On completion of Stage 1, learners are eligible for the award of a Postgraduate Diploma in Arts in International Law. In stage 2, learners on the MA then complete a semester-based dissertation consisting of 30 ECTS. During the semester learners are in regular contact with their dissertation supervisor.

Semester 1

This is a Mandatory Module

This module aims to introduce learners to the international system of law and international institutions. It explores the origin and function of the international legal system and the role and function of international institutions throughout the world. Learners will be introduced to some of the many challenges facing international law and international institutions in carrying out their mandate, including rogue states, the fragmentation of international law, the institutional legacy of the origins of the United Nations. It will explore growing fields of study such as the accountability of international institutions, and global constitutionalism. Through the content of the module, there will be a focus on theories of international law and of diplomacy. It provides a basis for learners to build their understanding of international law

The module also provides learners with an appreciation of the growth of International Human Rights Law in light of the historical context and a knowledge of the International Human Rights treaties in existence and their operation. Learners develop an understanding of the international enforcement mechanisms currently in place and their relation to domestic human rights. They also develop an appreciation of both civil and political rights and socio-economic and cultural rights and their relation to one another.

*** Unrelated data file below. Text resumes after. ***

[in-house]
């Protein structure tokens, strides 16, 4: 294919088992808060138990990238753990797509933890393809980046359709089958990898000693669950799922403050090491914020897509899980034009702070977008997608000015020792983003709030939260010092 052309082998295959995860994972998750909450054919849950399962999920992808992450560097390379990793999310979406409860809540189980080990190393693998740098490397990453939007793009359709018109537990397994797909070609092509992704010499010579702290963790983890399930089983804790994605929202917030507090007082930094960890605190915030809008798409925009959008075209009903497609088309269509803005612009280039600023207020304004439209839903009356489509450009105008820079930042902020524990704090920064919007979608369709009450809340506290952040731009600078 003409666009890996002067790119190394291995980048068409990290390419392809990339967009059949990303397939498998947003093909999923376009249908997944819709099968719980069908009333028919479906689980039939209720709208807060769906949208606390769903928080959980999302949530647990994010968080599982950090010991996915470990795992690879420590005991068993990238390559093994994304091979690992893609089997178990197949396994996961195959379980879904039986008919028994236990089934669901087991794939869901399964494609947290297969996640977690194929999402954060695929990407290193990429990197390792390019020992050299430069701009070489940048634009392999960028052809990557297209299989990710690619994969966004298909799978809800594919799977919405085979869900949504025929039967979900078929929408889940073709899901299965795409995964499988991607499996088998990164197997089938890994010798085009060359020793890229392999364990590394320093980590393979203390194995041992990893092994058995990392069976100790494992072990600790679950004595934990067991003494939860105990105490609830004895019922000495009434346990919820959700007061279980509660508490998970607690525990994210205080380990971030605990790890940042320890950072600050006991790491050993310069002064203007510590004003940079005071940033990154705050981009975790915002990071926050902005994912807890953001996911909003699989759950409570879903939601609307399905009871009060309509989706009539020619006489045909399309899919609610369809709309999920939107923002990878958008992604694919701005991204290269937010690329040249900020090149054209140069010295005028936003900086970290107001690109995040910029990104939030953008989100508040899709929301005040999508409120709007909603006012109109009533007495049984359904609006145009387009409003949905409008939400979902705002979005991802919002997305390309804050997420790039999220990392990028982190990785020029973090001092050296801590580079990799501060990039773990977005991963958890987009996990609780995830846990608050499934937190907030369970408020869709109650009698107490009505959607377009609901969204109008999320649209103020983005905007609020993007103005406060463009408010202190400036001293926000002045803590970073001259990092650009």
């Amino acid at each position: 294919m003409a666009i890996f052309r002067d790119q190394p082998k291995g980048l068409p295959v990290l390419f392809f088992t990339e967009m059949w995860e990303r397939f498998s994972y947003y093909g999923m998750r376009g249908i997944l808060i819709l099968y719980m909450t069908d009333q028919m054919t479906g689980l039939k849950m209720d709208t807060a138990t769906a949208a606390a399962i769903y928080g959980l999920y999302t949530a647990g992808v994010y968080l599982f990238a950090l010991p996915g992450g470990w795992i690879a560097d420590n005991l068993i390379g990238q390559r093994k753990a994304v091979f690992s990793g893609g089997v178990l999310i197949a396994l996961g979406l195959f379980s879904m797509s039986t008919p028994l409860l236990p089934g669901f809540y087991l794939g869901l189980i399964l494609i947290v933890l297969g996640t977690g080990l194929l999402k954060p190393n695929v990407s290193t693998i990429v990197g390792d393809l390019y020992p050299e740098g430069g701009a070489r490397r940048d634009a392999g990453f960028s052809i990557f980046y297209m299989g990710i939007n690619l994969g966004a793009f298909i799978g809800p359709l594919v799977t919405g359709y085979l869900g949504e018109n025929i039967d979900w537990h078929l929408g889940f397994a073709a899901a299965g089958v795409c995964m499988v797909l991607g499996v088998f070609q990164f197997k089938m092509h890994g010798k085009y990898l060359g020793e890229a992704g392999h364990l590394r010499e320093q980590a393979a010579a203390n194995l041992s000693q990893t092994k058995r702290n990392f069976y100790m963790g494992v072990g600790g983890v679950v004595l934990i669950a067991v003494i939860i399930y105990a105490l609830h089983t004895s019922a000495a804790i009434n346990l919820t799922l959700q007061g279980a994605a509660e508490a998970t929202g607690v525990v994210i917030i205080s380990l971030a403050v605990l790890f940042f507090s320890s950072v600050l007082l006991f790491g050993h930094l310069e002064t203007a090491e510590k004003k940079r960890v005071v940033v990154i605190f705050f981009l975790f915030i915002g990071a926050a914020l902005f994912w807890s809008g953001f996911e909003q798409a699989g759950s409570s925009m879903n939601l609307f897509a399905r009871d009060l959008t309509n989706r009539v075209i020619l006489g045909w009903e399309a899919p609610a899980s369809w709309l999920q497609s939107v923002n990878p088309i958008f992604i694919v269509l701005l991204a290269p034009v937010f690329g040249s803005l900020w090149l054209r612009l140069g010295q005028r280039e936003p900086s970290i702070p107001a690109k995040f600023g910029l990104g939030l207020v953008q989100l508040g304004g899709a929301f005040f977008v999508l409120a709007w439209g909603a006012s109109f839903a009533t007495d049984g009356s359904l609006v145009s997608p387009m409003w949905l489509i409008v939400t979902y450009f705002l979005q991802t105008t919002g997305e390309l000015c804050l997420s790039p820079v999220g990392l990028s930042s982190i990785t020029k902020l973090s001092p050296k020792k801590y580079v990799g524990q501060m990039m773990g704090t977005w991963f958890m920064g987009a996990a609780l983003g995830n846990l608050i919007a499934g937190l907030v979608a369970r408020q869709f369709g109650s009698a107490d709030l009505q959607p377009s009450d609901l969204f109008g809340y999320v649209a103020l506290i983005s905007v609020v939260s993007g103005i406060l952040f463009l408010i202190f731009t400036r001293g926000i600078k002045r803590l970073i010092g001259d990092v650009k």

Typical international commercial transactions involve numerous contracts over national boundaries. The objective of the module is to make participants familiar with the key contracts and institutions in international commerce. Learners examine private international law (conflict of laws) issues, international contract terms (INCOTERMS), and the Nations Convention on Contracts for the International Sale of Goods (CISG) and UNIDROIT principles as they apply to international contracts. Attention is paid to the role of the WTO as it is considered one of the most important developments in the history of international trade law. GATT is another significant area upon which there is significant focus. 

Semester 2

The primary objective of this module is to impart a critical understanding of the structure, objectives and mechanisms of Corporate Governance, and the legal and other issues affecting systems by which corporations are directed and controlled. The module provides learners with an understanding of the theoretical foundations of Corporate Governance and an ability to distinguish between the main theories, principles, and practices. Learners will develop the ability to (i) identify the key parties and constituents involved in Corporate Governance, (ii) compare their roles, impact, and responsibilities.